Candide is a true populist masterpiece. Salacious, insidious, and refreshingly free, Voltaire's ubiquitous cynicism provides the ultimate defence of free thought. As a text-book of common-sense, it parodies beautifully some of the philosophical faiths of his time, and lambastes the incongruity of the worship of Reason which he reveals to produce a succession of unreasonable conclusions. Reason should be blindly praised only when we have all the answers, yet how can this be possible when we haven't yet asked every question?
No religion is safe. Protestant schism, Catholic dogma, and philosophical mantras all suffer in a cacophony of irony, the ostensible flippancy of which is simply a veil for a web of observational brilliance. After all, Voltaire is a superb observational comic: more satirically charged than Swift, with the outrage of Monty Python and the caustics of Spike Milligan. And yet so much more clever. His ability to destroy an empty argument is always clear and impressive, even though we are never immediately aware of how he did it. Voltaire’s vision for inconsistency is unique.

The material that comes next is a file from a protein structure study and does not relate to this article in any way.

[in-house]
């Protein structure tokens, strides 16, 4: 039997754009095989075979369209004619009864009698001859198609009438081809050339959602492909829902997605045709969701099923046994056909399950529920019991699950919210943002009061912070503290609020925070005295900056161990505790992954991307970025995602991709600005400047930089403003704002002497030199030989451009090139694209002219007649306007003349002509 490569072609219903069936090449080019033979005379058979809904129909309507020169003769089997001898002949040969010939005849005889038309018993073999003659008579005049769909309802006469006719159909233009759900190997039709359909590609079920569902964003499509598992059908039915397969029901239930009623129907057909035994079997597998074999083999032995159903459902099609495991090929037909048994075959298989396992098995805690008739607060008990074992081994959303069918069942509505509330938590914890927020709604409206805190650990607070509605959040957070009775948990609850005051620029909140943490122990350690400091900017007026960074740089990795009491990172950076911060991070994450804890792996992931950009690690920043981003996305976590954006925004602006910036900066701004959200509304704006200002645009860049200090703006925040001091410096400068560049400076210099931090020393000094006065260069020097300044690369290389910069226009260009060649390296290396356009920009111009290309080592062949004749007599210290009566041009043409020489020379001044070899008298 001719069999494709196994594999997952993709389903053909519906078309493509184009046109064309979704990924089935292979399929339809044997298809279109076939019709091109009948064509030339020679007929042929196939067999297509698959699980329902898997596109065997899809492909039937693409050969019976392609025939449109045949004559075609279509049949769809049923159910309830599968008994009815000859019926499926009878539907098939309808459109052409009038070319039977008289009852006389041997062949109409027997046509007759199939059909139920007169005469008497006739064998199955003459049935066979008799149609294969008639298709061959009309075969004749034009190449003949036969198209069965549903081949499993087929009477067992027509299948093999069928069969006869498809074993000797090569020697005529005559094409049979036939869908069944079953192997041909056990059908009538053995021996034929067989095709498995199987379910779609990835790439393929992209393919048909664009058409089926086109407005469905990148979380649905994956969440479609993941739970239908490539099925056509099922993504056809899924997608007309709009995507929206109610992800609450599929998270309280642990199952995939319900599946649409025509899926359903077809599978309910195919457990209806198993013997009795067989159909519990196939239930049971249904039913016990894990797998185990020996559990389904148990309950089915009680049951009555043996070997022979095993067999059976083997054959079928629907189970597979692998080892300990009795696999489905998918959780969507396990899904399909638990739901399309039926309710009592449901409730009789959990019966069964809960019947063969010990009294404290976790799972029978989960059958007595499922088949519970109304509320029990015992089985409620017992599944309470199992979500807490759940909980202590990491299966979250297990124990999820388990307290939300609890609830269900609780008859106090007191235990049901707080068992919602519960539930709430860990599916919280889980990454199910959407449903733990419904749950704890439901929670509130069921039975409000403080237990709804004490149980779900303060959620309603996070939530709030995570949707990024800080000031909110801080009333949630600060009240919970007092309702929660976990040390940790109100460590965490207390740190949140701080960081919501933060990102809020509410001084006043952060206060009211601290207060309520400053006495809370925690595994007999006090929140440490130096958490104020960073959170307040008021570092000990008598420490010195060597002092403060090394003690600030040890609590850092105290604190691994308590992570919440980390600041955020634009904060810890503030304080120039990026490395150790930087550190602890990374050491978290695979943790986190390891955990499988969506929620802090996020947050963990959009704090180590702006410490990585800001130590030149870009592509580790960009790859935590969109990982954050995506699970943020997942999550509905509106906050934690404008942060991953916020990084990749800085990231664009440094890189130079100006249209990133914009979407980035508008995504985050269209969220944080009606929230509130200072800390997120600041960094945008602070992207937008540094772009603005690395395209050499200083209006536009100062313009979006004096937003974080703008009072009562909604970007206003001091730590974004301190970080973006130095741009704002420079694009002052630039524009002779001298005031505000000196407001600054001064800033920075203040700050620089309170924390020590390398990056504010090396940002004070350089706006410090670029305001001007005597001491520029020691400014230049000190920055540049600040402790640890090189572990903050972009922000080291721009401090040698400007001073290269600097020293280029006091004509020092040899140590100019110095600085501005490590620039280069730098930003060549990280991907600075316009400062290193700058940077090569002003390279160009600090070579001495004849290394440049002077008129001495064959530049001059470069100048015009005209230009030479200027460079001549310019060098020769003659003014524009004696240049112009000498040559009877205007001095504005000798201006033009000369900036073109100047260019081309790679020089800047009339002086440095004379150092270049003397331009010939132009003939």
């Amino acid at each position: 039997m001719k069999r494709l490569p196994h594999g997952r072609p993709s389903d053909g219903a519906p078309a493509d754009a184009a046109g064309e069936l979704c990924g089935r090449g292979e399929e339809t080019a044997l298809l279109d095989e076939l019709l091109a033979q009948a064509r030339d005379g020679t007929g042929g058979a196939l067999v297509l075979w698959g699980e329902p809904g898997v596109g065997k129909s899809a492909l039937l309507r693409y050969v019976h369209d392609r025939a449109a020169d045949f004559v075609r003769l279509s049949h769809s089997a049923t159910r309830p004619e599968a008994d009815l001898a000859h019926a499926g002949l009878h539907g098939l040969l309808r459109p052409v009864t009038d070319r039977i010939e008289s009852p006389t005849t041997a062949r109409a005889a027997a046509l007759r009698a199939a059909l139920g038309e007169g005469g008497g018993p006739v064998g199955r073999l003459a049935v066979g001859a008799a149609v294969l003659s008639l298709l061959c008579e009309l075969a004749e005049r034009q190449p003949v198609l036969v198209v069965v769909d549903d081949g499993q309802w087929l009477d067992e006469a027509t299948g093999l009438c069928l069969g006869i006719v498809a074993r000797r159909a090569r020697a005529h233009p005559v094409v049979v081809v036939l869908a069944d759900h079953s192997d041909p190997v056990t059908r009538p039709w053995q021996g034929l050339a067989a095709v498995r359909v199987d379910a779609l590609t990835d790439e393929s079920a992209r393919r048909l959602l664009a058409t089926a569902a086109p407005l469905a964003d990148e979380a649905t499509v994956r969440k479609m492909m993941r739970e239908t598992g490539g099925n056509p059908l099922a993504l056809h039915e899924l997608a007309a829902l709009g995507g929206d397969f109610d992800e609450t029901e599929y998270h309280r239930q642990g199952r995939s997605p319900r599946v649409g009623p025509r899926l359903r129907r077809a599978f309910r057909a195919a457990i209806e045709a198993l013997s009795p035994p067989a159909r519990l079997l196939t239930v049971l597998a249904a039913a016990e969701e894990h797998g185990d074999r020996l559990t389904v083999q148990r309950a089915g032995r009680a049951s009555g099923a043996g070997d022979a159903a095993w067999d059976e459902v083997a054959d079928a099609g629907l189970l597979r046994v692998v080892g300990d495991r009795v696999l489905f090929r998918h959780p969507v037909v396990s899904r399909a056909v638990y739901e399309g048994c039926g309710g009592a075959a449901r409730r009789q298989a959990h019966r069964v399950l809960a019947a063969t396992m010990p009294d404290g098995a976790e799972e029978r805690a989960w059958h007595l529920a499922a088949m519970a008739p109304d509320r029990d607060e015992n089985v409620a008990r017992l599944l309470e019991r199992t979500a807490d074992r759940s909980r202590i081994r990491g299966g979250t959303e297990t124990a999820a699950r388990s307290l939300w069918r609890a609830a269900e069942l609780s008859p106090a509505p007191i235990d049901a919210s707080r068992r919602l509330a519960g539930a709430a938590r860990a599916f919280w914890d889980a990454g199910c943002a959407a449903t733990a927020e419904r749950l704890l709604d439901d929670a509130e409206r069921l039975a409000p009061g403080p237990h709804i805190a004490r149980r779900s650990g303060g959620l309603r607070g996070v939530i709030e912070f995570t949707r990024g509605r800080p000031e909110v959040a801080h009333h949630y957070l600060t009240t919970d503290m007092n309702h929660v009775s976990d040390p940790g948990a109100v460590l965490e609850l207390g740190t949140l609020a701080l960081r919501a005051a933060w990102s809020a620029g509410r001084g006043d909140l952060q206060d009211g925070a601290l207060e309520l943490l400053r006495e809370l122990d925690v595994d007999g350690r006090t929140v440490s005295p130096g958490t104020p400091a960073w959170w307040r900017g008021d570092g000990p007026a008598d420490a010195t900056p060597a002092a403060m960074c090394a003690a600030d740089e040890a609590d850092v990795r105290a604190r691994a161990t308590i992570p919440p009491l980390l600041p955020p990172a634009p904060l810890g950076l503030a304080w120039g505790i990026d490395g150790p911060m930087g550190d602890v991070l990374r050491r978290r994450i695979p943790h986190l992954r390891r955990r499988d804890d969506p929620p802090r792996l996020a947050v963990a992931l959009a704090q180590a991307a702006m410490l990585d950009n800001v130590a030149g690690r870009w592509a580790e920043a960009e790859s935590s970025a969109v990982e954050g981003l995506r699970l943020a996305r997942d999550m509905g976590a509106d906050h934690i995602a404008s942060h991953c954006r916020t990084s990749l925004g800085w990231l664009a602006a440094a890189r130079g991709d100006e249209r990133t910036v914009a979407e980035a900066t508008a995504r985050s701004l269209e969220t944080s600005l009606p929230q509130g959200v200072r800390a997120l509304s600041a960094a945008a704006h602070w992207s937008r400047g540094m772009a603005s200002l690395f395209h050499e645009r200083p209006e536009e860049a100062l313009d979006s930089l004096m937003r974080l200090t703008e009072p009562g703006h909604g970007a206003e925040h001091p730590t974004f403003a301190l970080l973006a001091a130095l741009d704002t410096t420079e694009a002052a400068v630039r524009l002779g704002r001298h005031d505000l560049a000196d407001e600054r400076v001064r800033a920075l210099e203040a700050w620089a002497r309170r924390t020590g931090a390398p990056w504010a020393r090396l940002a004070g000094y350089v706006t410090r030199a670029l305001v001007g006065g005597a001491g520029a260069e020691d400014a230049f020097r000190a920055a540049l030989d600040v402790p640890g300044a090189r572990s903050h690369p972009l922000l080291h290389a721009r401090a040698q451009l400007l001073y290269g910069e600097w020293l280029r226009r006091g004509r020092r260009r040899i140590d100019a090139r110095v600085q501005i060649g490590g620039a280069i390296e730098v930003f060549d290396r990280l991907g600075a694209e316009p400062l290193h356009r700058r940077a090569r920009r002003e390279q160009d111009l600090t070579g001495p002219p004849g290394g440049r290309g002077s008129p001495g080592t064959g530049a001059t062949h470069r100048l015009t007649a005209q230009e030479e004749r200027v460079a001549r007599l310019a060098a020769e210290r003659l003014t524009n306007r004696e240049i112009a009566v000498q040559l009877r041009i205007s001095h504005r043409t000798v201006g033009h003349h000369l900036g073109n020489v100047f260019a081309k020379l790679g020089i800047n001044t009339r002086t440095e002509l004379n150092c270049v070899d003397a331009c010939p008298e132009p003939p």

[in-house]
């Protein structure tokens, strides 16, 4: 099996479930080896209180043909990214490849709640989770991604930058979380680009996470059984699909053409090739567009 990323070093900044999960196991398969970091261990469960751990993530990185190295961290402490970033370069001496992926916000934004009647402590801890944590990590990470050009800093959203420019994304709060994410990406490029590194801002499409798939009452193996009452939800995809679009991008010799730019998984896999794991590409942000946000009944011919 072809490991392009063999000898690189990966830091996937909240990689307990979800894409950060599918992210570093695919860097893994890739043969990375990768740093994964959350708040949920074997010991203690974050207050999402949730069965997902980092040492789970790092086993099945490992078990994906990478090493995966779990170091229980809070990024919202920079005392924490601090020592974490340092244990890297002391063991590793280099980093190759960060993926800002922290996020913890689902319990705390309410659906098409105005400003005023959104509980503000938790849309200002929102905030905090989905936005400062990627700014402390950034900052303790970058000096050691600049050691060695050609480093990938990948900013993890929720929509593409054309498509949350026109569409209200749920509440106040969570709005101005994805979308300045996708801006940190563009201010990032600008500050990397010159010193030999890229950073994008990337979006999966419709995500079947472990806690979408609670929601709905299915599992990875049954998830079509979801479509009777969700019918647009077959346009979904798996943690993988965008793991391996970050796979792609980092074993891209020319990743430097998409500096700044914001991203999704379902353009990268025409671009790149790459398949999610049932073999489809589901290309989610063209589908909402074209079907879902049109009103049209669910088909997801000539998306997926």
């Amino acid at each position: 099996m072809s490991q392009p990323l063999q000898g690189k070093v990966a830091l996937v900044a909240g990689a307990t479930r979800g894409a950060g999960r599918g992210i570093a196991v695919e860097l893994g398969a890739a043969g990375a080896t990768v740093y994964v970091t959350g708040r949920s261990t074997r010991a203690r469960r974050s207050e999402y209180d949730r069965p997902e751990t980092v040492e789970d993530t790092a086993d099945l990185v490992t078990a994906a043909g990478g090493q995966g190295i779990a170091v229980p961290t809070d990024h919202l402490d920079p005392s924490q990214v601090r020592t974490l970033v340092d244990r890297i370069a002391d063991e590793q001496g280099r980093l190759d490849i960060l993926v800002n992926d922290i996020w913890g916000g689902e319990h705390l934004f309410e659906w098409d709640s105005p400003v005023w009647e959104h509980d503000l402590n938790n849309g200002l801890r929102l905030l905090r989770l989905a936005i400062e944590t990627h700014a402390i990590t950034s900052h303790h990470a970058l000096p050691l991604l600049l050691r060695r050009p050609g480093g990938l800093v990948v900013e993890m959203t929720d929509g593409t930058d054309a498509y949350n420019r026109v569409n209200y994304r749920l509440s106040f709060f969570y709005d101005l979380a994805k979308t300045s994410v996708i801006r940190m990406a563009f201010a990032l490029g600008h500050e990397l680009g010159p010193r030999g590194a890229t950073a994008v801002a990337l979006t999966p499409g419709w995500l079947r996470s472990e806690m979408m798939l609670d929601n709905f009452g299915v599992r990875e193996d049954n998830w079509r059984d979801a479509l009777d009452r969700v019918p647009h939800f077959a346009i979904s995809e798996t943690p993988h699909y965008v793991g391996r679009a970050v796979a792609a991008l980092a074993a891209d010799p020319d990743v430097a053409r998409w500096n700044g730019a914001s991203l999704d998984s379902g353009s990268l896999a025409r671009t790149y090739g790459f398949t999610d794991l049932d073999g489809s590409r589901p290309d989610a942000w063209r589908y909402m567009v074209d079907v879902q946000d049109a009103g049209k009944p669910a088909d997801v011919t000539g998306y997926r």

Adorned with rape, scandal, and brutal humour, Voltaire’s work is a paragon of how tabloid literature would appear in an intellectual’s wet-dream. And for such a short volume, Candide provides some of the greatest value-for-money known to man. There is enough from 100 pages to last a lifetime, whatever your background. For those who are a little familiar with 18th Century philosophy, politics and war, the content is an irrepressible summary of the mania of the age. For everyone else, this is a timeless tome on humanity: its frivolities, its fortunes, and its failings. Read it.